Farmers greedy?

News from Florida is the strawberry crop is being, in many cases, destroyed. As a previous post highlighted, fear of litigation and many places not taking produce keeps much food turned away from hungry people. Yet when prices drop to where farmers cannot afford to ship it to market they’re called greedy for cutting their losses and destroying the crop.

How dare farmers not go further in debt by harvesting – how dare they not risk their farm and future. There’s perfectly good food dumped by restaurants when it’s a wrong order – that doesn’t go to the hungry. The farmers should – again- simply suck it up and feed people for nothing.

I understand it makes no sense to many – if you want something for free it doesn’t make sense to charge for it. Farmers have bills too; with liability and other issues that consumers are willing to sue for many don’t let people on their farms to protect themselves from that. When there’s food you can’t afford to ship and can’t give away it’s a tough call.

Frankly I think better giving away than letting it rot. But if the farmer charged for it – needing the money as it is a business too – they’re greedy? The expectations of farmers at a different level than every other business is insulting and makes one wonder if all stopped farming for a year what people would do. If someone decides they get sick from those berries then would the farmer be justified in destroying the crop even with public insistence they get it?

No other industry works that way. I don’t at present have a vehicle – does that warrant vehicle manufacturers sucking up to give me one? Of course not! They couldn’t do that and stay in business. neither can farmers.

not all grain fed is the same

I watch a great deal of conversation on the web about agriculture and food. I see a lot of criticism of cattle being fed grain – even charges it’s akin to feeding them poison! It’s wasteful – cows should graze. While I personally agree on pastured animals I can see some merits in some situations of feeding a small amount of grain. However there’s another realm I never hear criticized.

I hear much on the waste of feeding grain to livestock. I balance that with an appeal for money I got this morning on email from a horse rescue place listing typical costs of caring for an animal. It listed a bag of feed every 2-3 days. Let that sink in – a 50 pound bag of feed every 2-3 days is 15-25 pounds of grain *per day* – these are not hard working animals but even that…is a lot of grain! Rescue horses, if starved or doing without, do need to gain weight but high amounts of grain can cause metabolic issues from founder to colic.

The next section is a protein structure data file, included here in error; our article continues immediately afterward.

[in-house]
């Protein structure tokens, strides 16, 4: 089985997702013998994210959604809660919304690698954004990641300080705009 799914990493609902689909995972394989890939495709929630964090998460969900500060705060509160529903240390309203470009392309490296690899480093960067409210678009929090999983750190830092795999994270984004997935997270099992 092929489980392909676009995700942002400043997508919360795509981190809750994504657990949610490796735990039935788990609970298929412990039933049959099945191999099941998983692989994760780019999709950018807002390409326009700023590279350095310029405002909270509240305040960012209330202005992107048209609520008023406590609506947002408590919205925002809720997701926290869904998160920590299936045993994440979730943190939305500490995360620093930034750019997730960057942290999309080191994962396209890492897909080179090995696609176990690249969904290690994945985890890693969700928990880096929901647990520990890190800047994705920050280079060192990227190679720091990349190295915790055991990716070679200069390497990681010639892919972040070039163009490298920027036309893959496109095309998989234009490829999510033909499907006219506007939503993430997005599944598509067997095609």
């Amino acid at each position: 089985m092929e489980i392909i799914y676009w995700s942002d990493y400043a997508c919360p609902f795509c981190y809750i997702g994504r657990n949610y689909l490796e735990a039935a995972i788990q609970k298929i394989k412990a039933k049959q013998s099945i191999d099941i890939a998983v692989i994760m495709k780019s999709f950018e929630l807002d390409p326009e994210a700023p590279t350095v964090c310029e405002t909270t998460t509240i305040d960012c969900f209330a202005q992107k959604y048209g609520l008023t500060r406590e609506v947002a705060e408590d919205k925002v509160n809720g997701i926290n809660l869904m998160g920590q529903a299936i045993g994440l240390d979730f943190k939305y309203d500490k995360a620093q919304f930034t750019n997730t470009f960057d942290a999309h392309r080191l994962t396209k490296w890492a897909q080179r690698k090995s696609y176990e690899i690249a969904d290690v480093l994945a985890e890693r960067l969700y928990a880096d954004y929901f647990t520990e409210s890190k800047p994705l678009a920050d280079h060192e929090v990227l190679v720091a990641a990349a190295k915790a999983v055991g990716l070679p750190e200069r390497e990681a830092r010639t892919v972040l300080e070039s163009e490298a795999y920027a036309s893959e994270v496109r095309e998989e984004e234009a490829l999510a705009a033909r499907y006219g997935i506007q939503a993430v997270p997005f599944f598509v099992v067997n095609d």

Yet I don’t recall critics ever mention feeding grain to horses even at much higher levels than is fed to cattle or hogs. I wonder why that is. Horses, being an animal designed by nature to eat most of the time, are a pasture based creature (or hay) if there was a model for one. Yet the same people not wanting to put 50 cows on an acre think nothing of 50 horses per acre! They think nothing of denying the horse access to pasture and those large amounts of grain. But one can’t criticize horses – we don’t eat them so it’s ok? Moderation in all things is important!!

Michigan governor – what was she thinking?

Michigan’s economic woes have been well documented. From automaker failures to government intervention. National ag day is, for most, a day to celebrate the diversity in agriculture from the small gardens to the purebred livestock to the commercial growers. Except for Michigan.

Agriculture – the one thriving industry in the state – received a kick in the teeth when the governor proclaimed it meat free…vegan. Somewhat like flipping the bird to everyone who raises animals in the state. The backlash is large, from over 3000 people on a FaceBook page to discussion on Twitter which prompted 52 people to join one supporting the vegan day.

People can choose to eat whatever they want. You CHOOSE to stick to a vegetarian or vegan diet great. No one is demanding you eat meat. Perhaps it’s time to take note of that. Equally don’t demand everyone else conform to YOUR choices. Most don’t – they see it the same as a personal choice. Those wanting to convert the masses aren’t happy with other people’s choices. There are places willing to grow food for you personally – such as SlowMoneyFarm – that insures no matter what your choices are it’s met. The “meat out” idea infringes on choice – and if you disagree with that then you won’t be imposed on to have a day everyone has to eat pork or beef or chicken or rabbit.

From the homesteader raising it themselves to the farmers coast to coast to the consumer of food whatever your choices may be it’s time to think about where your food comes from. Enjoy the abundant choices agriculture provides and thank those who provide it.

100 things to increase survival

So often the things that circulate as forwarded email are funny jokes in passing or a call to some kind of action. For survival mode and prepredness many pass it off as alarmist but if it’s needed they’re most prepared. Be it storms or other disaster or, heaven forbid, another 9/11, it pays to be prepared. All the money doesn’t help if store shelves are bare, and help can be days or weeks away.

100 Items to Disappear First

1. Generators (Good ones cost dearly. Gas storage, risky. Noisy…target of thieves; maintenance etc.)
2. Water Filters/Purifiers
3. Portable Toilets